Let’s get back to your music. A big part of your style I’d say, and I’ve been hearing this a lot on Foreign Water, is incredibly top-notch production. It doesn’t overpower your vocals, it’s super clean, and it’s well mixed. It’s warm in a way that doesn’t distance the listener, it doesn’t have a whole lot of overused trap sounds in it, and the vocals aren’t over-processed. I’m curious as to what your songwriting process is like in terms of producing – do you go out and pick and choose instrumentals, or do you work with a specific group of producers and sort of guide them in the direction you’re going and build material from scratch?
Well, on this project, we started everything from scratch, and we did everything in the studio. We were just catching vibes. One person that I worked on most of the record with was my homie [producer] Mars Today. He’s also on tour with me, doing the live band and DJing for me. So, having him next to me . . . he’s one of my go-to guys. When I have some ideas, I just throw them at him, and he’s down to throw some vibrations back at me. So it’s more so a collaborative thing. We’re in the studio, or we’re at home, all just chilling sometimes, and the ideas come up out of nowhere. Or we’re just like, “Yo, that sounds dope,” and we just start working on music on the spot. [Laughs] So it’s pretty random. There’s no real process in terms of how things get done. It’s more so like catching a vibe and then running with it, you know?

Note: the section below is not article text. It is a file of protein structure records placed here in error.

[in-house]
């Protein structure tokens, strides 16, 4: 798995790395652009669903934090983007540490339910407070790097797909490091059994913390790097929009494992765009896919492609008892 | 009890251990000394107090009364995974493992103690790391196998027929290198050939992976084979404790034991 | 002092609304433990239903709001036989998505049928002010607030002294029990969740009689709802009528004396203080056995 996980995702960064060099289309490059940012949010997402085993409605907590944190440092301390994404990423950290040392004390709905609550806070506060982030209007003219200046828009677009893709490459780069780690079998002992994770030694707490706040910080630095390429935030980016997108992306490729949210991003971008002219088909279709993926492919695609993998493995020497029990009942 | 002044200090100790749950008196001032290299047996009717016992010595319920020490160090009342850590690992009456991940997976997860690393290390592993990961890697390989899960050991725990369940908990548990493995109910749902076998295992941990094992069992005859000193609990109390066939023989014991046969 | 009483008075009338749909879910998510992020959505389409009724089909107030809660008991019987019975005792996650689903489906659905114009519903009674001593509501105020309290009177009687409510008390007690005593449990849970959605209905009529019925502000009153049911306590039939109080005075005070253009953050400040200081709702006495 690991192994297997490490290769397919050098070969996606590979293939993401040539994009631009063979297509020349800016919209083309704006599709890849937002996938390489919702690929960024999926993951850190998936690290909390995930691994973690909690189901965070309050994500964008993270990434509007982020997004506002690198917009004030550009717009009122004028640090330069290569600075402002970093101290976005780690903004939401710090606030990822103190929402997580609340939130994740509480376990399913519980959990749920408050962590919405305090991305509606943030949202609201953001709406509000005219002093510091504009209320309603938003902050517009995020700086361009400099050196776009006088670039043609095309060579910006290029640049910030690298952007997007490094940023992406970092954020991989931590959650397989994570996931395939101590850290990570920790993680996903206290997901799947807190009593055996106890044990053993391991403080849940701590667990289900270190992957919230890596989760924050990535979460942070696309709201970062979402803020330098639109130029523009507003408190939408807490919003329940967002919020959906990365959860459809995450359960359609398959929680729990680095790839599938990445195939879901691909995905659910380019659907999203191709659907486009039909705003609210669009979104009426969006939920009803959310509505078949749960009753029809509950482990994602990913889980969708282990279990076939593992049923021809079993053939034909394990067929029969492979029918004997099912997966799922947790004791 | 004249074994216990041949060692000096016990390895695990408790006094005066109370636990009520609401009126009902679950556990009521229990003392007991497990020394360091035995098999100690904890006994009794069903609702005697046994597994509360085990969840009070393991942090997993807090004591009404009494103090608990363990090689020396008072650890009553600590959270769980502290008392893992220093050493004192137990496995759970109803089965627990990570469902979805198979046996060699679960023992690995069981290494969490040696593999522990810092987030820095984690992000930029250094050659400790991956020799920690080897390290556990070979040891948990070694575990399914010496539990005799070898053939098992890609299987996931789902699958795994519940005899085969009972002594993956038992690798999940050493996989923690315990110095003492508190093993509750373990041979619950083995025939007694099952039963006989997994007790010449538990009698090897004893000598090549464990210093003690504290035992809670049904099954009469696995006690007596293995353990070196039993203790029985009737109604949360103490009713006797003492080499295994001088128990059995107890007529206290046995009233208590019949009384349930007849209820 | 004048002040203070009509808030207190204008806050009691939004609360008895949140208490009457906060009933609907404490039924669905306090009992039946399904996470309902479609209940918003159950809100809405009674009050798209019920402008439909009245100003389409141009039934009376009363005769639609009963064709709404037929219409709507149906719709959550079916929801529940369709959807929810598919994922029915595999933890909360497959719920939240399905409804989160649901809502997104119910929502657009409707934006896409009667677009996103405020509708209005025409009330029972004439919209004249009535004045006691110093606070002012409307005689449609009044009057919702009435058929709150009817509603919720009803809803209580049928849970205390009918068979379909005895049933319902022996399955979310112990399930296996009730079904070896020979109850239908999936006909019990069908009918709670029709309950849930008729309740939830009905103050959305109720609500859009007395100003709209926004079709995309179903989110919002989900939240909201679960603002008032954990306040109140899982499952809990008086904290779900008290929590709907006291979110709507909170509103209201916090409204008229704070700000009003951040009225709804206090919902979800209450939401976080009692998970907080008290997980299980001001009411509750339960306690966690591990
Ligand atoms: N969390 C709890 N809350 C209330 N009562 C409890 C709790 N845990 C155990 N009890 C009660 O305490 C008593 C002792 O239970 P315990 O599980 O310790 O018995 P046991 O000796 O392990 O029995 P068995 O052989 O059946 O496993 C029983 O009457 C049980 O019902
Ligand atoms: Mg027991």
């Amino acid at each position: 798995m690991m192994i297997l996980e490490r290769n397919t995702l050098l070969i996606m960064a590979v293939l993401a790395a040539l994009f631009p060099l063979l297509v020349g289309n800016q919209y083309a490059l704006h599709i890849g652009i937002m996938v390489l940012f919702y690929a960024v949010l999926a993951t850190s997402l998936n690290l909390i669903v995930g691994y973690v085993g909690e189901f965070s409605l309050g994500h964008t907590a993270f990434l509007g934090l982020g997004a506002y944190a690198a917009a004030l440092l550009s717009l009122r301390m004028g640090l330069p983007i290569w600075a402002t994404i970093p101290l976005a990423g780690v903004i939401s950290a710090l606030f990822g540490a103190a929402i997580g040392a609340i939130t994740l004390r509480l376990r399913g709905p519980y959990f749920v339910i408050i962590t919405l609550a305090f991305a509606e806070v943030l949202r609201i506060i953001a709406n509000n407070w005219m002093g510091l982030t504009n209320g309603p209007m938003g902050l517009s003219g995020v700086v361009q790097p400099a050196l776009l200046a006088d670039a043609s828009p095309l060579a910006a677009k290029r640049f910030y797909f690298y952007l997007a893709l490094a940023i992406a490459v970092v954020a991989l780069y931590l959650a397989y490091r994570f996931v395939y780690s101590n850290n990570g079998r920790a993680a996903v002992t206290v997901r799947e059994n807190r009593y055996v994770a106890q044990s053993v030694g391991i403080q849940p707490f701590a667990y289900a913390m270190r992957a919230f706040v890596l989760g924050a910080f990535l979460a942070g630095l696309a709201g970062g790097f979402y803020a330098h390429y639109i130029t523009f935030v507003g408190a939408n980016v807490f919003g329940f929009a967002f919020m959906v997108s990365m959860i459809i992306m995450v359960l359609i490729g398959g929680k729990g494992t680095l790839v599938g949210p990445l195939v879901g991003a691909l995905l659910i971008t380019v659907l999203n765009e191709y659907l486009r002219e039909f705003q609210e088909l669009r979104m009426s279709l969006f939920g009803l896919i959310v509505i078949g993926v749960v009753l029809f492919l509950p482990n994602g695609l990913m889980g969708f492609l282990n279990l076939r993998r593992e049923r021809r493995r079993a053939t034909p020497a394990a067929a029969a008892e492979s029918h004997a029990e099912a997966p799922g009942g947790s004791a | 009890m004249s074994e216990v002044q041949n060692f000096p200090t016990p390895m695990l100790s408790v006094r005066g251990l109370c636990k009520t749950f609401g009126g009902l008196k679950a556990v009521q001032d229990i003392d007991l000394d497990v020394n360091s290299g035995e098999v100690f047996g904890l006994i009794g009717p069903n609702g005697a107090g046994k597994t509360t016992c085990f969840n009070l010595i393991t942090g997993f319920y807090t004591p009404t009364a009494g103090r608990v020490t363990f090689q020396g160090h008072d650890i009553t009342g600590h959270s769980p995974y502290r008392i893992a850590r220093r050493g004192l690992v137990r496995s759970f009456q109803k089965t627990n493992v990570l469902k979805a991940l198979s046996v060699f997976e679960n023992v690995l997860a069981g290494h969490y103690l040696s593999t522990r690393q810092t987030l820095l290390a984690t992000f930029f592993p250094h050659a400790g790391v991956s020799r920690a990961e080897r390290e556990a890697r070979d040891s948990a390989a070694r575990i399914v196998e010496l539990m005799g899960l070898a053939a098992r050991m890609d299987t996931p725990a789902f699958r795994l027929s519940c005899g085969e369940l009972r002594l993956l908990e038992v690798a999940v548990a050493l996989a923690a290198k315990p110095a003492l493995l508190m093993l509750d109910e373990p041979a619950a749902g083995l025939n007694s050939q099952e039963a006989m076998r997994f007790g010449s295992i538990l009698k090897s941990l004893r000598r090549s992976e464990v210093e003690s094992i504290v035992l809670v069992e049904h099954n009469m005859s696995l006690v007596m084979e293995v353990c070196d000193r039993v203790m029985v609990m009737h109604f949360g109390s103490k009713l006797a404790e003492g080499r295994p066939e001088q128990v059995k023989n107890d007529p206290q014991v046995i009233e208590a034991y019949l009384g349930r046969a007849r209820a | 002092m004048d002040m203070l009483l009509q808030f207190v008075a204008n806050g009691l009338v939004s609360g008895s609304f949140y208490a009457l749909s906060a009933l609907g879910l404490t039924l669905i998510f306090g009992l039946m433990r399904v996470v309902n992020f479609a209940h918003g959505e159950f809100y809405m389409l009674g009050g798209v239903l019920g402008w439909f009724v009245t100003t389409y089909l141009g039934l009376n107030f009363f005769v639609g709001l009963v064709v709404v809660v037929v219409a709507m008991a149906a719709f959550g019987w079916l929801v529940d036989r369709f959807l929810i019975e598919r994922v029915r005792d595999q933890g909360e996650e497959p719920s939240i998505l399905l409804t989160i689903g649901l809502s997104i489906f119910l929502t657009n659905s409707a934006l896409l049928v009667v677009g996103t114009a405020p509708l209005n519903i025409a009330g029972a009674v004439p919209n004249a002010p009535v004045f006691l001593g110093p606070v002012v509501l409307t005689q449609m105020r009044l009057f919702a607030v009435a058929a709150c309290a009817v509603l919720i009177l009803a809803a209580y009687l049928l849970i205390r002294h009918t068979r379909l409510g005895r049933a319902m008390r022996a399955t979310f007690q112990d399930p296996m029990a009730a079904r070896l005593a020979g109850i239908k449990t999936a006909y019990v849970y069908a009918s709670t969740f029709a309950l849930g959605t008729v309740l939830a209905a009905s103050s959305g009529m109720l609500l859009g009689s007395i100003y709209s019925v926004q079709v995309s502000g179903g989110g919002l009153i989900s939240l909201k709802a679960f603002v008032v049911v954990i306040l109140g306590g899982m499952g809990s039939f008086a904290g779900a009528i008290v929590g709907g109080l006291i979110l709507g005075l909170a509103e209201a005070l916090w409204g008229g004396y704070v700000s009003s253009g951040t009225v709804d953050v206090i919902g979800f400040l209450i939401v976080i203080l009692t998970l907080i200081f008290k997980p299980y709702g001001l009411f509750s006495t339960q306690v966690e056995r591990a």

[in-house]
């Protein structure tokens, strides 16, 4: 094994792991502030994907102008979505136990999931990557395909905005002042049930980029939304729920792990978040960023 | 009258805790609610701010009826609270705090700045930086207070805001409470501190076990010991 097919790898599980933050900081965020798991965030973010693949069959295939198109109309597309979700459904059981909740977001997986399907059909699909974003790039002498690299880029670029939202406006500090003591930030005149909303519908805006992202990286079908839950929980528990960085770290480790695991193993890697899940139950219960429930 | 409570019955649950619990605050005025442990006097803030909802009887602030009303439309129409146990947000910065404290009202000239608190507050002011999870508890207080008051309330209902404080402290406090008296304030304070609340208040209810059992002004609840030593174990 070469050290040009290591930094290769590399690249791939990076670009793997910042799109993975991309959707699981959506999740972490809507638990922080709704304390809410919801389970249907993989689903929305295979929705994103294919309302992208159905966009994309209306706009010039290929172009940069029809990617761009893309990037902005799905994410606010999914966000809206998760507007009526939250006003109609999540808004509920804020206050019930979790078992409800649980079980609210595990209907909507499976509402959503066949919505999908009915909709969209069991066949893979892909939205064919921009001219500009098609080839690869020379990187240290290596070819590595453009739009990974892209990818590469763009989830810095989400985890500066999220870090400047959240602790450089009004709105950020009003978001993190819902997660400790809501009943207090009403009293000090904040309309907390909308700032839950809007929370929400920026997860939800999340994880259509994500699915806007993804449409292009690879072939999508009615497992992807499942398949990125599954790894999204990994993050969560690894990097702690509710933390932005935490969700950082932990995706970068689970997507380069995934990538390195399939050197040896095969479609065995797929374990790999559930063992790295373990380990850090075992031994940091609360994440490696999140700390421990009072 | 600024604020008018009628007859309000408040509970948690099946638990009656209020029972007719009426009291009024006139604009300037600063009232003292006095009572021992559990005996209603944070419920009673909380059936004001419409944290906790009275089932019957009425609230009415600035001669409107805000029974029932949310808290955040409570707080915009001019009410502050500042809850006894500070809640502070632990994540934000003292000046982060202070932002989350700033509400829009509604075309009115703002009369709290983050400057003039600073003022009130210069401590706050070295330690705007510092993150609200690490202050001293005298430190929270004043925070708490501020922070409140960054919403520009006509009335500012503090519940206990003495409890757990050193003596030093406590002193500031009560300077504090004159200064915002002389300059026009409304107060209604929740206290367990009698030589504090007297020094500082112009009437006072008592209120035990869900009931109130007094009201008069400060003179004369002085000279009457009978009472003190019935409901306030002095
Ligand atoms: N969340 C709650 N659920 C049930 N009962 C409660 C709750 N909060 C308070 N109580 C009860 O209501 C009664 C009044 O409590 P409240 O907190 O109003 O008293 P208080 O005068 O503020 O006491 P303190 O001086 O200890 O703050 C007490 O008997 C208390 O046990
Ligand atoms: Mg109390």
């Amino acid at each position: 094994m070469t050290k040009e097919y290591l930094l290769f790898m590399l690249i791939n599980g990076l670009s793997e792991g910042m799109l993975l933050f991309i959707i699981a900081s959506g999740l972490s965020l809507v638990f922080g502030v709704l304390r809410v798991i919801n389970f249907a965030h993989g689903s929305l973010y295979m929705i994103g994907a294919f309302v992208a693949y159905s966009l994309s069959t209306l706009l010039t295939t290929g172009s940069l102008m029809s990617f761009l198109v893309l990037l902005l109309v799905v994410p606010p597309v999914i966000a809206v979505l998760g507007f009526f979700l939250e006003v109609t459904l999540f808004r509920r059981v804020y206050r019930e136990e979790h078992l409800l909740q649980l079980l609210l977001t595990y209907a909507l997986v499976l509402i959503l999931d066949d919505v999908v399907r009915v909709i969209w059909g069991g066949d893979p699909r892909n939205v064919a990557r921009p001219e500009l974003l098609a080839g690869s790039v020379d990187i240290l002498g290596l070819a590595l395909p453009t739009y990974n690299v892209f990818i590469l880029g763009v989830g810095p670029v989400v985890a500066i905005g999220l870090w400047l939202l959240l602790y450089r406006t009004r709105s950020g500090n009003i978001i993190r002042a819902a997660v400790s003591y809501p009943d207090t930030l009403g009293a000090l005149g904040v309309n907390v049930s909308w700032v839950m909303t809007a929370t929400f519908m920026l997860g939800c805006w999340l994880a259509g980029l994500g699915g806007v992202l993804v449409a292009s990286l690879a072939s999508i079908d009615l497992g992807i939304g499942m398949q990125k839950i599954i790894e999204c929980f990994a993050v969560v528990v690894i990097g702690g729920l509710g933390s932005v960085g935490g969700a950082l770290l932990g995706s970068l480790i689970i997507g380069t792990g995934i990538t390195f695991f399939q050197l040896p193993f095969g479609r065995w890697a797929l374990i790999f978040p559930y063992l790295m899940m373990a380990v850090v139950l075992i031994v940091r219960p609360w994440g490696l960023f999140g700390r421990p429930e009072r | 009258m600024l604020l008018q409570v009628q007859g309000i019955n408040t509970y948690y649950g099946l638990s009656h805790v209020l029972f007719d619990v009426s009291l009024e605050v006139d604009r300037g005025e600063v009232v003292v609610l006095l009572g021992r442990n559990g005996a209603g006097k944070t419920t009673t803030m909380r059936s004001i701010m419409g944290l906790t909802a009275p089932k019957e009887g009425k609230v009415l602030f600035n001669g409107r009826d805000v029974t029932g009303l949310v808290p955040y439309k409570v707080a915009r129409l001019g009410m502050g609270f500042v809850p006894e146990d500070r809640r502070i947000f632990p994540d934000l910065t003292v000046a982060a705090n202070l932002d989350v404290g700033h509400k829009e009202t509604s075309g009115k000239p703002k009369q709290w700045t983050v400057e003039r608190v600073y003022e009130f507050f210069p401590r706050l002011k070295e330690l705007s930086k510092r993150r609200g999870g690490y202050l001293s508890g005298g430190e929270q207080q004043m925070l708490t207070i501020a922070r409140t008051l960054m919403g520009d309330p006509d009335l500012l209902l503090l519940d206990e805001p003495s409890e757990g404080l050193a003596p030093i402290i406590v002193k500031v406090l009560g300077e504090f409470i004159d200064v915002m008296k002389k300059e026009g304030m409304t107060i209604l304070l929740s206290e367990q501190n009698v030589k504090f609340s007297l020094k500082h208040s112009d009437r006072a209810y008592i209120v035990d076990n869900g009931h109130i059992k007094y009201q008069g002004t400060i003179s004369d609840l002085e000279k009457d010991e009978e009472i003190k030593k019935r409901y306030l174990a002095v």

I read that you came from a poetry writing background, so I’m wondering what your songwriting process is like. Do you write by yourself in advance of the session? Do you have always have a crew of homies in the studio with you? How do you get in the zone to make music?